Step One. Admit that I am powerless over my addictions. I am powerless over my desires for attention, nurturing, beauty, and power. I am powerless over my debting and under-earning and under-achieving and under-being. I am powerless to take the steps that will lead to an honorable life. I am powerless over my tendencies to alienate those around me, to have contempt for them, and to then isolate myself. I am powerless over my perversity. I am powerless over my need to think I am smarter, wiser and more moral than those around me. I am powerless over my drive to push myself forward and to try to take over any group I join. I am powerless over my maladaptive daydreaming, my grandiose fantastic fantasies of ruling America, running the New York Times, directing a movie studio. I am powerless over mental obsessions so powerful that my will can’t break them. If I follow my own will, if I keep following my will, I will destroy myself and possibly those around me. Pursuing fame, excitement, attention, sex, romance, intrigue, significance, caused me to step on the toes of others and they retaliated. I took stupid risks, such as swinging of a bridge. I risked my health by over-working and over-studying. I converted to Orthodox Judaism to fix myself and only succeeded in alienating myself from my new community.
When I think about giving up control of my life, I am frightened. It’s a leap of faith. It’s humiliating. I think of myself as so smart and disciplined and yet where am I? I am 49, never married, and with $45,000 in credit card debt.
By giving up control, I have to face that in my many conflicts with others, I was often wrong. Admitting I am powerless over my emotional addictions sends me into scary unfamiliar territory where I must be humble and learn from others and turn my life over to God.
My life is unmanageable because I am a chronic under-achiever. I’ve never married, never had kids, never stepped up to adult responsibility. I’ve leached off my family and friends and community. I’ve been more of a taker than a giver.
My emotional addictions have isolated me, made my life small, lonely, shameful, unhappy. I’ve become a manipulator and a beggar.
I made more money 31 years ago than I make now.
The progressive nature of addiction means that there are strong forces pushing me toward annihilation. I’m reduced to hanging out with those who are as sick as me, standing on the sidelines watching life pass me by.
STEP TWO. I come to believe in God who can restore me to sanity.
I’ve believed in God all of my life (except the years 18-22) but this belief has not been enough. I need a program to make God real in my life. Many of my previous attempts to turn my life over to God were either short lived, inadequate, fraudulent, or just overridden by my addictions. I have no problem intellectually in believing in God. It’s the part where I make God real in my life every day that is hard for me. That’s why I love the 12-Step world. It makes God real for me in a way that nothing else has. Every day I have to engage with the 12 Steps. Going to meetings and talking to a sponsor won’t make me well. Only working the 12 Steps will make me well.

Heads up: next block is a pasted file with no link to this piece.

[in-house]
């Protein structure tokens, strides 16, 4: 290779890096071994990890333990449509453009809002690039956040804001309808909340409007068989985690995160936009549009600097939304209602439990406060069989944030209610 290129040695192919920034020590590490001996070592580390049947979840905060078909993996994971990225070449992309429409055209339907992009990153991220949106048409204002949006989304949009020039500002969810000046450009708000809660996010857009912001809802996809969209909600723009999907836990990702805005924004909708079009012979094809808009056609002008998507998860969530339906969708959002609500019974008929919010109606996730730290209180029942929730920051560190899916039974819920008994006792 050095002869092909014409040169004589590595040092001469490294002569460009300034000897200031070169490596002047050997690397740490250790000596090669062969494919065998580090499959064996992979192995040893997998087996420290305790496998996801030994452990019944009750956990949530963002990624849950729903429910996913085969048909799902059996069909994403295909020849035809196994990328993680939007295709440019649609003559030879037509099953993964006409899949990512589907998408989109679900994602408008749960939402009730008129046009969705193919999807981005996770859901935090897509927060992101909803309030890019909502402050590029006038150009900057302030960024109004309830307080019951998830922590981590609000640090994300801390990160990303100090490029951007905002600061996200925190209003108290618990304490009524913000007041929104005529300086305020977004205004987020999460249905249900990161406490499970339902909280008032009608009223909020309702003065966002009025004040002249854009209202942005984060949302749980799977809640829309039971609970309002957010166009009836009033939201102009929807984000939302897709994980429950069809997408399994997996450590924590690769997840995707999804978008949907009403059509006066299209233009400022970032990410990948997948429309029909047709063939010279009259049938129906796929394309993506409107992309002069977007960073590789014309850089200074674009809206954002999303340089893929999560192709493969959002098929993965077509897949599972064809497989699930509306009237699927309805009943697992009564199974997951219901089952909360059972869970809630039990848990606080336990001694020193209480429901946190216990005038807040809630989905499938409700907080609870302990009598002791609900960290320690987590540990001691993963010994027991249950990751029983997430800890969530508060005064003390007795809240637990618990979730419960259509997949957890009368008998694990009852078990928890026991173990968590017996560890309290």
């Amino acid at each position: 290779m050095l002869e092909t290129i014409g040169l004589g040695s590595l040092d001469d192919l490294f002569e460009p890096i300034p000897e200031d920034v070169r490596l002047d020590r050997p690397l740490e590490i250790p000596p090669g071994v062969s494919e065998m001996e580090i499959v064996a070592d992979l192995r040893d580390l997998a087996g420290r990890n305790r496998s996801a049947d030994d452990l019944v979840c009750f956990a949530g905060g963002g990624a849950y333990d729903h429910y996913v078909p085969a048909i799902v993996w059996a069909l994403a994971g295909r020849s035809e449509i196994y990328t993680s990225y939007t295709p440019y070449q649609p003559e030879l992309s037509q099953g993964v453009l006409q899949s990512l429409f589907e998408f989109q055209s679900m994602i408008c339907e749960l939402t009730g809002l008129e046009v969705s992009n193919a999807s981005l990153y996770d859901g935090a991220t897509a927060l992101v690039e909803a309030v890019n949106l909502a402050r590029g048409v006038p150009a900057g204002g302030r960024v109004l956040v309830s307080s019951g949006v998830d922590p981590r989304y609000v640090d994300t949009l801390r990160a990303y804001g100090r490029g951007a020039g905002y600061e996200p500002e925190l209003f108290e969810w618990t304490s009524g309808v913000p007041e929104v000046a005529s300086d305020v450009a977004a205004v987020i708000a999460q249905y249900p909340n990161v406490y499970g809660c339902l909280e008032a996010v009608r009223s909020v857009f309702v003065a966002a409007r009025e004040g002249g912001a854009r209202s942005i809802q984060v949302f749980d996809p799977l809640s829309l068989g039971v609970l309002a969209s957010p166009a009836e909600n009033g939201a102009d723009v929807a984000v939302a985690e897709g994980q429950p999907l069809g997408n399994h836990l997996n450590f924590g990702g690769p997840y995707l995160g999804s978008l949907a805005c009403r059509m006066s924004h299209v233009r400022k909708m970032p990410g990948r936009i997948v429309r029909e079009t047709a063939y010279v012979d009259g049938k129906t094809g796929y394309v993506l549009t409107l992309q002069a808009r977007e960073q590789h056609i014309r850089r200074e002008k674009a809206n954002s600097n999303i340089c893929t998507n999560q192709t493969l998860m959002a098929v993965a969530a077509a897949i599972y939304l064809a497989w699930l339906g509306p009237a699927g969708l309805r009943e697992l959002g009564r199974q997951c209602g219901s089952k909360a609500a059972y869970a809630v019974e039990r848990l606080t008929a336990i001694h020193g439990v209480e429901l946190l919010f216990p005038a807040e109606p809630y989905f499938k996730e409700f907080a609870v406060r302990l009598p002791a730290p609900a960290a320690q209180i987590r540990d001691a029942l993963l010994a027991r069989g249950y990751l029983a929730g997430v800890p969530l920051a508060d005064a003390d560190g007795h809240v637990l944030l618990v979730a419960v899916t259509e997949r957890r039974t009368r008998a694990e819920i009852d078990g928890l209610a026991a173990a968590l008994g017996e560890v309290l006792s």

I thought I could use my brain to float above everyone else but that didn’t work. I wasn’t so smart. I’m an all-time loser. I love to point out religious people who abuse their religious authority. Why do I have such a burn here? I love to feel superior to these frauds. My personality vibrates defiance.
MY NOTES FROM HERBK’s FOURTH STEP WORKSHOP: Discord comes from within me when people don’t live up to my idea of reality. I am the source of my suffering because I have beliefs about reality that are not reality. When you see the truth, you can laugh.
I don’t get to create reality. I get to observe it. It is my non-acceptance of reality that creates my suffering. I can detach from others’ interpretation of reality.
I might be creating my own health problems.
We don’t have control but we have influence.
You can be angry at many people but it might just be the same anger. It’s different people but the same resentment. There are only so many variations on the theme of distorting reality.
Symptoms of resentment include feeling hurt, damaged, changed, diminished.
If I am disturbed, there is something wrong with me. There is something unhealthy in my beliefs. I am denying reality.
I can’t change anything, necessarily, but my attitude.
My past is my asset for helping others.
If you are still reacting to a long ago event, it is your problem.
I wanted the power and money that came with the job, but not the responsibility.
Going to a meeting every day and talking to your sponsor is not going to change you.
Just because you have a resentment does not mean that you have harmed anyone. Did I diminish anyone?
Spiritual work isn’t a panacea. It smooths the ride. Spiritual shock absorbers.
I thought I was misunderstood, but I was understood.
In the third column of the Fourth Step work sheet, I thought I was misunderstood, but in the fourth column, I see that I was understood and that I am responsible for the reactions coming towards me.